(It’s important to note that travelers also typically receive at least the 24-hour cancellation option at no charge when booking with a traditional travel agent.)
Let’s return to Lederhos’ case. She appealed to JustFly.com for a refund of the seat assignment fees that were not disclosed, but the company didn’t respond. She could have reached out to the contacts we list for Momentum Ventures, JustFly.com’s parent company, which is located in Canada. Instead, she reached out to us, and we tried to contact JustFly.com and Momentum Ventures, which also owns FlightHub.
After multiple attempts to contact Momentum executives, we never received any response. So we reached out to American Airlines for information on the booking. It responded to us quickly, as it almost always does. According to American Airlines, the additional $578 seat assignment charge would have been for its Main Cabin Extra seating, which is available complimentary or discounted to certain elite-level AAdvantage members, but can be purchased by any traveler.
American’s representative also informed our advocate that the cost of the ticket and the seat assignments was processed by the agent, JustFly.com. Since American Airlines didn’t charge Lederhos it couldn’t refund her money.
But the information from American was enlightening. Since JustFly.com refused to respond to us, we cannot confirm what actually happened, but I can speculate based on my experience. JustFly.com doesn’t distinguish on its seat maps which seats are “preferred” and could be charged by the airline and which ones could be free, and in fact, the company never discloses any seat fees, other than the booking fee.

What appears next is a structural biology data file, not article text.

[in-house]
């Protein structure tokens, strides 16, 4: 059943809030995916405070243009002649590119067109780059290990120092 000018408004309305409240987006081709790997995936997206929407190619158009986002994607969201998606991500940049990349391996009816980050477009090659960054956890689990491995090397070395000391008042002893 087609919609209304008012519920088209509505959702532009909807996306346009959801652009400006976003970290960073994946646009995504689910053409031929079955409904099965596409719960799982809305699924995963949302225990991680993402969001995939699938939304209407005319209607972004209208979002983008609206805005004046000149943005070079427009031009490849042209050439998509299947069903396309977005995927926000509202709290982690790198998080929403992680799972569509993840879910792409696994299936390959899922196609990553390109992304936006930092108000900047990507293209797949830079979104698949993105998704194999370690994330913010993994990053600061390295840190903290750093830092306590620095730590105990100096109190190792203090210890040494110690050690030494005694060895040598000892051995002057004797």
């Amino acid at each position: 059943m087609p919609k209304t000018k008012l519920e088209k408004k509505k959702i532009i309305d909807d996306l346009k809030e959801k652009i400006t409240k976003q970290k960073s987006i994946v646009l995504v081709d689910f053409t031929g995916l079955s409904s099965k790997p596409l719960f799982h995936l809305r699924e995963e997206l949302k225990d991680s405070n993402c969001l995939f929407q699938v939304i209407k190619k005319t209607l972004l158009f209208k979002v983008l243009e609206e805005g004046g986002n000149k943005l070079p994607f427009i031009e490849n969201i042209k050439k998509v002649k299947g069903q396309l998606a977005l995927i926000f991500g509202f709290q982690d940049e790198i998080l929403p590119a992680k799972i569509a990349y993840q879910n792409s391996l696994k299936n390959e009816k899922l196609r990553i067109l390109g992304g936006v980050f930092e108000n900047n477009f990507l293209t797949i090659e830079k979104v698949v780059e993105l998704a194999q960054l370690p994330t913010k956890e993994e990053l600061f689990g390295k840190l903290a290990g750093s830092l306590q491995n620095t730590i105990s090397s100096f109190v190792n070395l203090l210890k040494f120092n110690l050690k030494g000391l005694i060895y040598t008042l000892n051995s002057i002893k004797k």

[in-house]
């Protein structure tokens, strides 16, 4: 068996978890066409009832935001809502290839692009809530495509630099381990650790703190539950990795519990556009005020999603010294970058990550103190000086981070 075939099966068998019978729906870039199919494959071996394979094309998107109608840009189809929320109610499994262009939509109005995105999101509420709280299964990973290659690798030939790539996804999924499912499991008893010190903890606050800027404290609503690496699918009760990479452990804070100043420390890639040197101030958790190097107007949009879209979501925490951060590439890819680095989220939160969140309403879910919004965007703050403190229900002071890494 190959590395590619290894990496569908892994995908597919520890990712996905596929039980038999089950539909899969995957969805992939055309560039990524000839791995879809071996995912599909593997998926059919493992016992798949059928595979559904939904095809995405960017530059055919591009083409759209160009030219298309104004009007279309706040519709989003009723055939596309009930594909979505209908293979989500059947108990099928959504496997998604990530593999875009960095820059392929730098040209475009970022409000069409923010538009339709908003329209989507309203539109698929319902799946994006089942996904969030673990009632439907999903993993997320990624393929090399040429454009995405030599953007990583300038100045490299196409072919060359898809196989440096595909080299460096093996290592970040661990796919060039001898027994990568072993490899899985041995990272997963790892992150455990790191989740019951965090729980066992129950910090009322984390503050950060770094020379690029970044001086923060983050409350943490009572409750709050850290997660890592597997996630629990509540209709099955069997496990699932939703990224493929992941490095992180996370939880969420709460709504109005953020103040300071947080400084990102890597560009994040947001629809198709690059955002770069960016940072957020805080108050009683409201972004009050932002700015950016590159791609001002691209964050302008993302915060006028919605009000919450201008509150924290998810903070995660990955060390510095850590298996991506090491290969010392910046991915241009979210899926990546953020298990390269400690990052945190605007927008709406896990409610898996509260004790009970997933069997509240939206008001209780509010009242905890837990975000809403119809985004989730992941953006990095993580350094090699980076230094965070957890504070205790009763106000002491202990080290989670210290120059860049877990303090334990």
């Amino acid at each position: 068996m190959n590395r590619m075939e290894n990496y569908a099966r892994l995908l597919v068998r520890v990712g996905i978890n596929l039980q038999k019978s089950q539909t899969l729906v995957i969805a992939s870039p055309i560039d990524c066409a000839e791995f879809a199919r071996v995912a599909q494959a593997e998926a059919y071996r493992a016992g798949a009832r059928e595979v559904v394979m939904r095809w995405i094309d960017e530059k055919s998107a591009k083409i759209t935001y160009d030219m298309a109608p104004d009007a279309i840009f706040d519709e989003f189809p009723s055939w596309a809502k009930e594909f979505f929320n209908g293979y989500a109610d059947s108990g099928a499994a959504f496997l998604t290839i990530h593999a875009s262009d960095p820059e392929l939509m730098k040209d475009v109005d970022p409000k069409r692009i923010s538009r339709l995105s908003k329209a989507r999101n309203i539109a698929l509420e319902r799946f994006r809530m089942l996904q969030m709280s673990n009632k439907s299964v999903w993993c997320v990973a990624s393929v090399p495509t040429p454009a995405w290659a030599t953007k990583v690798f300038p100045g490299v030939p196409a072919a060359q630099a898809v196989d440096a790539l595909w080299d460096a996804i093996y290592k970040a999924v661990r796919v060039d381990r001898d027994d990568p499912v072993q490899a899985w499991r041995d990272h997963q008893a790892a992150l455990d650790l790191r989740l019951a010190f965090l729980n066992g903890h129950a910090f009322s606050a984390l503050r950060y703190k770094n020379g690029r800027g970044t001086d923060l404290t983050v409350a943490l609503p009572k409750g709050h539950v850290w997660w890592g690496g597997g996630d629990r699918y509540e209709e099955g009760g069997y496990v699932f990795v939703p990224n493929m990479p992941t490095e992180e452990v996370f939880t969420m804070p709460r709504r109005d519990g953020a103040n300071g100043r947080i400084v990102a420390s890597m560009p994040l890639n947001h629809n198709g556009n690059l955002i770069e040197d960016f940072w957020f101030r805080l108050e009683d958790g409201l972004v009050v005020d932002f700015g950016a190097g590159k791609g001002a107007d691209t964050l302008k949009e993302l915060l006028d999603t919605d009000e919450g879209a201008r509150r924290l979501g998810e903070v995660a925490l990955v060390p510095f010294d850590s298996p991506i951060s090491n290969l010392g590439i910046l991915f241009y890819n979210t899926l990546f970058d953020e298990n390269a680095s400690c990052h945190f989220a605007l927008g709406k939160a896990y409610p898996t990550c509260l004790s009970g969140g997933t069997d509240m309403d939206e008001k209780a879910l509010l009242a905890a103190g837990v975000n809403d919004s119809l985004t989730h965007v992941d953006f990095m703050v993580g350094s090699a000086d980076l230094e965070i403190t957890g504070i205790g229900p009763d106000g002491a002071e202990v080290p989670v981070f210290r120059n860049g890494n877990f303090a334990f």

I think when JustFly.com confirmed the seats with American Airlines and learned what the fee would be for those seats, it simply charged Lederhos’ credit card for the seat charges, apparently without notice to Lederhos. Since JustFly.com isn’t interested in telling us its side of the story, I’m inclined to believe her when she says she got no notice.
But because the charge was made by JustFly.com, it would have to be the company to refund her. Since it chose to ignore both Lederhos and us, we’re forced to mark this as a case dismissed.
There are two other things that I think are worth noting about JustFly.com. In our contact list, you’ll find a link to a warning that the Better Business Bureau issued on JustFly.com. Searching Facebook and Twitter will also result in a multitude of complaints about JustFly.com, including ones very similar to Lederhos’.
On its website, JustFly.com claims it is the “#1 Travel Agency by PK & Associates.” Two different internet searches found a CPA and financial management company that caters to small businesses and a structural engineering firm by that name, neither of which seems to have any rankings of travel agencies.
It also lists itself as receiving the “Best e-commerce site award in 2014,” but doesn’t list the source of the award. After multiple searches, I didn’t find any awards that named JustFly.com, but I found so many “best e-commerce” lists that I could be looking at them for weeks beyond the due date of this story.
I’m sorry we couldn’t help Lederhos — we tried. We can help other travelers, however, with a little advice: If you want to use a new travel website (or any new business, actually), do your research. Check with organizations like the Better Business Bureau, look for reviews on sites like Facebook, Twitter, or TripAdvisor, and investigate any claims of “we’re the best,” especially when the source of the claim isn’t provided.
Best of all, you can always type Elliott.org into your browser and search our site for stories and contacts. We might have advocated a case against the company before — and even if we haven’t, you’ll certainly find some information to help you prepare for your next transaction.